In the first paragraph of the November 13 editorial in the Washington Post, it says that the sexual abuse scandal in the Catholic Church "raged unchecked for decades and, even after it was exposed in 2002 by the Boston Globe, has been met by the church hierarchy with denial, temporizing, stone walling and half-measures." That is factually wrong.
Indeed, during this time span, no institution in America, religious or secular, has had less of a problem with the sexual abuse of minors than the Catholic Church.
Here are the data on the number of clergymen (priests and deacons) who have had a credible accusation (not substantiated) made against them during the year listed.
Consider the most recent reports on this subject, covering the last two years for which we have data: .005 percent of the clergy have had a credible accusation made against them.
There is no basis in reality for the Washington Post to conclude that the Dallas norms adopted by the bishops in 2002 have not worked. Clearly they have. Here's why.
Review boards staffed by professionals in several fields are empowered to deal with accusations. Once an allegation is deemed credible (the bar is quite low) the accused must step aside pending an investigation. Moreover, virtually every person who works or volunteers for the Church must undergo training programs learning how to combat the sexual abuse of minors.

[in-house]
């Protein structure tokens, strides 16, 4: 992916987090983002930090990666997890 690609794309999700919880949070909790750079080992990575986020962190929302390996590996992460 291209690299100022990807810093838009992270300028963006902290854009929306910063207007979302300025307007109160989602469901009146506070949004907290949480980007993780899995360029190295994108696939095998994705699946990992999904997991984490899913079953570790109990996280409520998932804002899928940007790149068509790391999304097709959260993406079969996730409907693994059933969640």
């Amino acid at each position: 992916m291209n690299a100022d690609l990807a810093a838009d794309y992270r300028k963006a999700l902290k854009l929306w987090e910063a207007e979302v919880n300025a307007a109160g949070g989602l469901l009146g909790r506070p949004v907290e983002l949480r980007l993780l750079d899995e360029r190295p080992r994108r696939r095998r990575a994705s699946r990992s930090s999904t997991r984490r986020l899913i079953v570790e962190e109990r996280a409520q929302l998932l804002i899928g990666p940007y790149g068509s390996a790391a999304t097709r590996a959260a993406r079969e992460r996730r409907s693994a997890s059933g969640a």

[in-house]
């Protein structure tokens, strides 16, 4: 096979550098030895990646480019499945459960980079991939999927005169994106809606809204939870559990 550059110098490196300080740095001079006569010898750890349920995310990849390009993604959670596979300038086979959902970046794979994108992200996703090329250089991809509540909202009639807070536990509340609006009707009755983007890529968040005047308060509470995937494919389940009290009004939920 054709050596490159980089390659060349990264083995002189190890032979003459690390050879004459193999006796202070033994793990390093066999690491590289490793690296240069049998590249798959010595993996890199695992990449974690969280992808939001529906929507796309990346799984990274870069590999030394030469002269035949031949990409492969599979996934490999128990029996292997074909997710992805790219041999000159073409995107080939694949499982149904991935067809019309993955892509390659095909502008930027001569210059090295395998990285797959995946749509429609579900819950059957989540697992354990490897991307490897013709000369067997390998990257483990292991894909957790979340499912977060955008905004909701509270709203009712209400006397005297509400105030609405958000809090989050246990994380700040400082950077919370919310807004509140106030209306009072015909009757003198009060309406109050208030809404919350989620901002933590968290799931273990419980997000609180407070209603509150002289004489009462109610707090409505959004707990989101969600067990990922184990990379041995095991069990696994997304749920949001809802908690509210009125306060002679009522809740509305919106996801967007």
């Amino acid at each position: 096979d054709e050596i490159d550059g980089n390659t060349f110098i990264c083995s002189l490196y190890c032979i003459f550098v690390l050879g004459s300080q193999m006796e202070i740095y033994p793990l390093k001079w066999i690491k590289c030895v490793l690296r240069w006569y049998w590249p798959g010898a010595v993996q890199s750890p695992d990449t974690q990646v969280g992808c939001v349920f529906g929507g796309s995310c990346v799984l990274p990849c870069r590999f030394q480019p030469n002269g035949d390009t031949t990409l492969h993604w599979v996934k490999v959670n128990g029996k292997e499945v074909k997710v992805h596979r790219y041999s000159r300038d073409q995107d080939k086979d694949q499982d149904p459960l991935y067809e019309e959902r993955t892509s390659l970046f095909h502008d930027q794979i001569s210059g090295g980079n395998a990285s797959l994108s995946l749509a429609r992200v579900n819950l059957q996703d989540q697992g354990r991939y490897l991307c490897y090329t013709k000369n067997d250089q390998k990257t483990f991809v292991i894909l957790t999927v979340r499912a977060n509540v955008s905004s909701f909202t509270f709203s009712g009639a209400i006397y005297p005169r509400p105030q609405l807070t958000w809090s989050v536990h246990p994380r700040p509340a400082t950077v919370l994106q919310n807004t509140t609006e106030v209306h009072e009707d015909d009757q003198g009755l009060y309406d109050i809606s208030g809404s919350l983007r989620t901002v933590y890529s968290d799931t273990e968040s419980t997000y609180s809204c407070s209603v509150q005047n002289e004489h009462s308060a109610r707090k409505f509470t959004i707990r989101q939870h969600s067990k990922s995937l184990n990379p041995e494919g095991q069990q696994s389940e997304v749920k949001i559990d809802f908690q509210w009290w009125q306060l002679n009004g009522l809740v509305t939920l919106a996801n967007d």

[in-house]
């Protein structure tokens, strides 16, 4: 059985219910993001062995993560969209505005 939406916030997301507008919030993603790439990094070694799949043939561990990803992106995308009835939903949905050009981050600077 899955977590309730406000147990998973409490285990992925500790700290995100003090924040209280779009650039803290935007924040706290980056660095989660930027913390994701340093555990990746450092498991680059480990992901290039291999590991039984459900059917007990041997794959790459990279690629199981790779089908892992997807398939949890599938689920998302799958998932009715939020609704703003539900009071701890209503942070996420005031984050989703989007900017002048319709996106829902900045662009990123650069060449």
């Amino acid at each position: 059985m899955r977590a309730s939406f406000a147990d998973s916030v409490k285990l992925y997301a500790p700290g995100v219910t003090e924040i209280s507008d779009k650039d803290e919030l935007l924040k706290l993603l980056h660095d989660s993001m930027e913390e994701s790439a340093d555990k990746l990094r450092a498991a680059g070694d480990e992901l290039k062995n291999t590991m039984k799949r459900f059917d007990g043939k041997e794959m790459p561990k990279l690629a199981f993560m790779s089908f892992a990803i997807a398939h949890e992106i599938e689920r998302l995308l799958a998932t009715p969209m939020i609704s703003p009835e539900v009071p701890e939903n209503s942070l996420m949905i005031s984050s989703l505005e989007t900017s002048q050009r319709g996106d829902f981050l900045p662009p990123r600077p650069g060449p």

Also, many dioceses now have programs that invite alleged victims to come forward in pursuit of justice. It was just such a program that led Cardinal Timothy Dolan, Archbishop of New York, to turn in a sitting cardinal (McCarrick), as well as one of his auxiliary bishops. What institution can match these initiatives? Certainly not the public schools, about which we hear nothing from those who never stop bashing the Catholic Church.
There is much work to be done, but fair-minded assessments of the progress that has been made since the Dallas reforms would not concur with the misinformed editorial in the Washington Post.